Tuesday, January 29, 2013

Slope of the 13d EMA of the Long-Cash Ratio Now Negative

With the close of markets on Monday, January 28th, the 13d EMA of the LCR has transitioned negative. All of the slopes -- 2d through the 13d -- are now negative and have a bearish acceleration downward.

The LCR is a measure of the internals of the market -- making higher prices on a lower LCR value means that a disproportionate amount of stocks are doing the work, and as Pascal noted today (Daily Commentary, http://www.effectivevolume.com), higher prices were not confirmed with a higher money flow (just the opposite).

Here's the LCR table:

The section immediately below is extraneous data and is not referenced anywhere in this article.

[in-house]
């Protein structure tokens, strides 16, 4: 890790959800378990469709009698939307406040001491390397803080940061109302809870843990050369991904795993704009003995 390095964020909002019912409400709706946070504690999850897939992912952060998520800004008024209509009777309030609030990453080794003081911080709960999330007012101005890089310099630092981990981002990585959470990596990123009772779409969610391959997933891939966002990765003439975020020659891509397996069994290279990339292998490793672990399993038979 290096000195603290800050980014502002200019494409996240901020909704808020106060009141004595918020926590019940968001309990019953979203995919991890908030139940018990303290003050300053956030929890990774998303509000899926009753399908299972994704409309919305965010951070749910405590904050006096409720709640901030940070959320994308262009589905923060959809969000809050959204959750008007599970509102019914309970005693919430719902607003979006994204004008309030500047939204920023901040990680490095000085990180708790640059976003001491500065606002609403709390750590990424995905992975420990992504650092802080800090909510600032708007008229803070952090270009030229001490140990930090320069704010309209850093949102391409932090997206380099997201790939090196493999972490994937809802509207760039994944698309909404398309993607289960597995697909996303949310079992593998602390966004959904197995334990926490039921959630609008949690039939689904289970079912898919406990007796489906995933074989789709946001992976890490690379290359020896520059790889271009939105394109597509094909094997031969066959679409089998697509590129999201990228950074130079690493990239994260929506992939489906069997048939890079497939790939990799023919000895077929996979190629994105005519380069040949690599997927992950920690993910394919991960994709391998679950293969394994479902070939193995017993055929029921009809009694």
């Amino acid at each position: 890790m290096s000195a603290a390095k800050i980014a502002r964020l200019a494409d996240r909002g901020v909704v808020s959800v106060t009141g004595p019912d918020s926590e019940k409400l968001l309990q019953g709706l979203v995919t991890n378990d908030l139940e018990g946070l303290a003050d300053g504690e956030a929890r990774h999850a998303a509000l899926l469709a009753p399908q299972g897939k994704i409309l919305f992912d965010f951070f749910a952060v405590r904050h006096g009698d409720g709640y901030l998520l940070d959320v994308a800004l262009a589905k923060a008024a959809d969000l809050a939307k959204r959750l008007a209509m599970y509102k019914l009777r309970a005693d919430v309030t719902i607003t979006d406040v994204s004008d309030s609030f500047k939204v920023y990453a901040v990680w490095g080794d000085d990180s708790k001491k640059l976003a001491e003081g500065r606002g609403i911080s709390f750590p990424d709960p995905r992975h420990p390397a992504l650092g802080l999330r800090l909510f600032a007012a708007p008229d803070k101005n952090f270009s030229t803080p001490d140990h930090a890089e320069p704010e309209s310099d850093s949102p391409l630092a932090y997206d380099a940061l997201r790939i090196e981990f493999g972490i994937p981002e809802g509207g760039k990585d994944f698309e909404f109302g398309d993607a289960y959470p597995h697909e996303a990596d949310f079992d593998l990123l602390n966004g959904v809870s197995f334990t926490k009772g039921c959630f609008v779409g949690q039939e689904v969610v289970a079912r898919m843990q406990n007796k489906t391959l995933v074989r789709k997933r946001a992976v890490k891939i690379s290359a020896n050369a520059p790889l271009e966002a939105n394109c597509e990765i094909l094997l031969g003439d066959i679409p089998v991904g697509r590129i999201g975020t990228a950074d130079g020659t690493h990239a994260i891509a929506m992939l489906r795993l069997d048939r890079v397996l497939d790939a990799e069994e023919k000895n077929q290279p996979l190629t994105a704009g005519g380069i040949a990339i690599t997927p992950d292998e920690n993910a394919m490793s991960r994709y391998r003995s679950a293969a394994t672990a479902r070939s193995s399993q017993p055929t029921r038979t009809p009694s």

As with all my images, right click on the figure to open in a new tab or window.

The raw LCR values are on the far left; when these are decreasing it historically has not been a good time to enter stocks, good EV patterns notwithstanding.

If you have trouble visualizing the table, here are the curves of the same:

Although we are still in a long-term uptrend (LCR 65d EMA still positive), the accelerations of the EMAs (right side of the chart) are negative, and so we're slowing on all major time frames. As I said in my other post, "Let's be careful out there".

Finally, I think the following graph needs no supplemental commentary -- it's a graph of the number of "long" rated stocks in my database: